subject to contention, as public policy and corporate
strategies are often not aligned. Furthermore, corporations
may have a common goal without being aware of it,
particularly if they are involved in different parts of the world
or in different value chains. It has been underlined that a lack
of dialogue between government and industry can lead to a
regulatory backlash, imposing constraints on its efficiency
and competitiveness. Governments are challenged in
providing an environment that fosters innovation and
develops capabilities. Manufacturers are challenged by
technological innovations that require a new set of
capabilities to remain competitive, as well as a highly
complex multinational regulatory framework.
A credible intermediary is needed to begin a manufacturing
dialogue with government so that policies on
competitiveness and capabilities are aligned. As such, the
World Economic Forum Global Agenda Council on the
Future of Manufacturing is calling for the setting up of a
Global Manufacturing Capabilities Forum (GMCF). This forum
would aim to identify and mitigate manufacturing issues,
ranging from outsourcing strategies to building a common
set of capabilities across GVCs. This would help policy-
makers understand the complex processes and structures of
current advanced manufacturing systems.
Such a Forum would be under the umbrella of UNIDO, and
would include representatives of all relevant international
organizations, policy-makers and the private sector. The
Forum would be supported by expert working groups, who
would advise both policy-makers and companies on how to
enhance their manufacturing capabilities.
The objective of each meeting would be to get further
countries to endorse global manufacturing standards and
metrics, and to work towards common strategies for specific
GVCs.
Joint World Economic Forum – UNIDO Declaration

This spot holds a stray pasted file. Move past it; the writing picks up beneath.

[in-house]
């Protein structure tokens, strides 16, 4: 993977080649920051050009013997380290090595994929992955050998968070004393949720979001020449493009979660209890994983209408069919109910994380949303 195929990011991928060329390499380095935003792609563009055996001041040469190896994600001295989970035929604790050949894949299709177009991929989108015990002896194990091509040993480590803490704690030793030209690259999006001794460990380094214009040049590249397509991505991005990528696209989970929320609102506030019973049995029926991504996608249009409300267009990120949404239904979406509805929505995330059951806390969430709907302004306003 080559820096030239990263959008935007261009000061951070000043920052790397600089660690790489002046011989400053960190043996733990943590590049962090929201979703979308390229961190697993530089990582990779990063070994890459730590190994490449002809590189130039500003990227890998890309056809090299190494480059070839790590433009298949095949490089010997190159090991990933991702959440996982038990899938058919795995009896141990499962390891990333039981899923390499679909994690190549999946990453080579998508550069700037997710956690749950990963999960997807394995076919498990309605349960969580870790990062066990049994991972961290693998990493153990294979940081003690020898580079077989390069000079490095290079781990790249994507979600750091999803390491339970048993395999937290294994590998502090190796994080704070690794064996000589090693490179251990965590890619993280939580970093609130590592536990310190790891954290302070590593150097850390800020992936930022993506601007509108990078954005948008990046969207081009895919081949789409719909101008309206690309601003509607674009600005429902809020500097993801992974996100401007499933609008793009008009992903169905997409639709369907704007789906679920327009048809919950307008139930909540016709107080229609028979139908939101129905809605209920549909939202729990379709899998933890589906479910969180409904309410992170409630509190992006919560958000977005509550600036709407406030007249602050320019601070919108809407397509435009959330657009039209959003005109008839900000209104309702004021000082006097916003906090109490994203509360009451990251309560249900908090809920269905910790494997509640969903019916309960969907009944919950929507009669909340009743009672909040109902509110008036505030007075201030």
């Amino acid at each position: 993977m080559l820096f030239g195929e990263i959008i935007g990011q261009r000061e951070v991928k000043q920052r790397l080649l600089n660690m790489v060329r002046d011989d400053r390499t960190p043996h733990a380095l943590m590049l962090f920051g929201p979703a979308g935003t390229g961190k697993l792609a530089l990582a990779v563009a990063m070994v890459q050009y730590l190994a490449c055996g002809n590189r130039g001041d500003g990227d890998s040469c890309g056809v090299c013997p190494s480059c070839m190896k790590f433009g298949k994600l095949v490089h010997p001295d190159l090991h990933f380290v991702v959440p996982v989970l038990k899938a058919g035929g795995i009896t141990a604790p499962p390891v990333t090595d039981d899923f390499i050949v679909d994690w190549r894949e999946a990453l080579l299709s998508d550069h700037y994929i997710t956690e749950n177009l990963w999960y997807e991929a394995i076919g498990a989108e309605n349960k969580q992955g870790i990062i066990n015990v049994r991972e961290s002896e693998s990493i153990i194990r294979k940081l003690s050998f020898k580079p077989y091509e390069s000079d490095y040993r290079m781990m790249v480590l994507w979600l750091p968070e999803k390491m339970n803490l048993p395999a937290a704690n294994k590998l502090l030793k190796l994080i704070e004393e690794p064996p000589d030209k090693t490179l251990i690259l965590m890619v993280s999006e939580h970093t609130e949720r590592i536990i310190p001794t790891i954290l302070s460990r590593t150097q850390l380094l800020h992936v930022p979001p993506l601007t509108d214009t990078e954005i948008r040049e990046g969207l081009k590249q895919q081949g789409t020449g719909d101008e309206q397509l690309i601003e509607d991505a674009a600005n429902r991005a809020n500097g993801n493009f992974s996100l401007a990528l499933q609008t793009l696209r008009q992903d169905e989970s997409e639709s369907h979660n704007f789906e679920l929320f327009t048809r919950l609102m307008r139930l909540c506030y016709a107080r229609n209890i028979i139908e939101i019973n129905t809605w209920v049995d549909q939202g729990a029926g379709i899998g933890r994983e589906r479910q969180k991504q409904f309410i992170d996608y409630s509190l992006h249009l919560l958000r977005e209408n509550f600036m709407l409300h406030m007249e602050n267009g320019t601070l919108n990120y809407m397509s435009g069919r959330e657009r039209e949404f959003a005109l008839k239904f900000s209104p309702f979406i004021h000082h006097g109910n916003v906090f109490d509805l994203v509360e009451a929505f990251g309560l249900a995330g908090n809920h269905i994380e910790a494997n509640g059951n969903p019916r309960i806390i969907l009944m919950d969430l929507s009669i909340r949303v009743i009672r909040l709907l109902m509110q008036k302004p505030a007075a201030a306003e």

In November 2013, the World Economic Forum, under the
auspices of the Global Agenda Council on Advanced
Manufacturing,9
and UNIDO issued a joint declaration in Abu
Dhabi for the establishment of a Global Manufacturing
Capabilities Forum.
36 The Future of Manufacturing: Driving Capabilities, Enabling Investments
Box: The Abu Dhabi Joint Declaration
WHEREAS the United Nations Industrial Development
Organization (UNIDO), as a specialized agency of the United
Nations, has the primary responsibility in promoting industrial
development in the developing countries and in countries
with economies in transition;
WHEREAS the Global Agenda Council Network of the World
Economic Forum is a unique, global community of over
1,500 premier thought leaders who are the foremost experts
in their fields of academia, business, government,
international organizations and society. The World Economic
Forum is an independent international organization
committed to improving the state of the world by engaging
business, political, academic and other leaders of society to
shape global, regional and industry agendas;
WHEREAS the Global Manufacturing Capabilities Forum
(GMCF) is a joint initiative between UNIDO and the Advanced
Manufacturing Global Agenda Council of the World
Economic Forum that aims to identify, analyze, discuss, and
propose solutions as well as serve as a platform to address
global manufacturing issues and business challenges,
including questions related to global value chains and/or
regional developments, and to examine policies for building
manufacturing capabilities at the global level;
WHEREAS the Director of UNIDO’s Development Policy,
Statistics and Strategic Research Branch and the Senior
Director and Head of the World Economic Forum’s Network
of Global Agenda Councils (hereinafter, the “Signatories”)
wish to record their intentions and objectives for cooperation
between UNIDO and the Global Agenda Council on
Advanced Manufacturing of the World Economic Forum
regarding the GMCF;
NOW THEREFORE the Signatories declare:
1. Their intention to facilitate close cooperation between
UNIDO and the Advanced Manufacturing Global Agenda
Council of the World Economic Forum regarding the GMCF,
with the objective of supporting manufacturing capabilities
and job creation;
2. Their intention, subject to the availability of financial
resources and the programme of work of UNIDO, to promote
cooperation between UNIDO and the Advanced
Manufacturing Global Agenda Council of the World
Economic Forum, inter alia, in order to:
- Promote their collaboration regarding the GMCF and make
efforts to involve other institutions such as the World Bank
(IFC), UNCTAD and the OECD as initial partners to join the
GMCF,
- Take the leadership in the organization of meetings of the
GMCF, which should be held twice a year in Vienna,
- Elaborate a joint UNIDO-World Economic Forum Global
Manufacturing Capabilities Monitoring Report in order to
assess the global state of manufacturing capabilities,
- Launch the GMCF initiative during the UNIDO General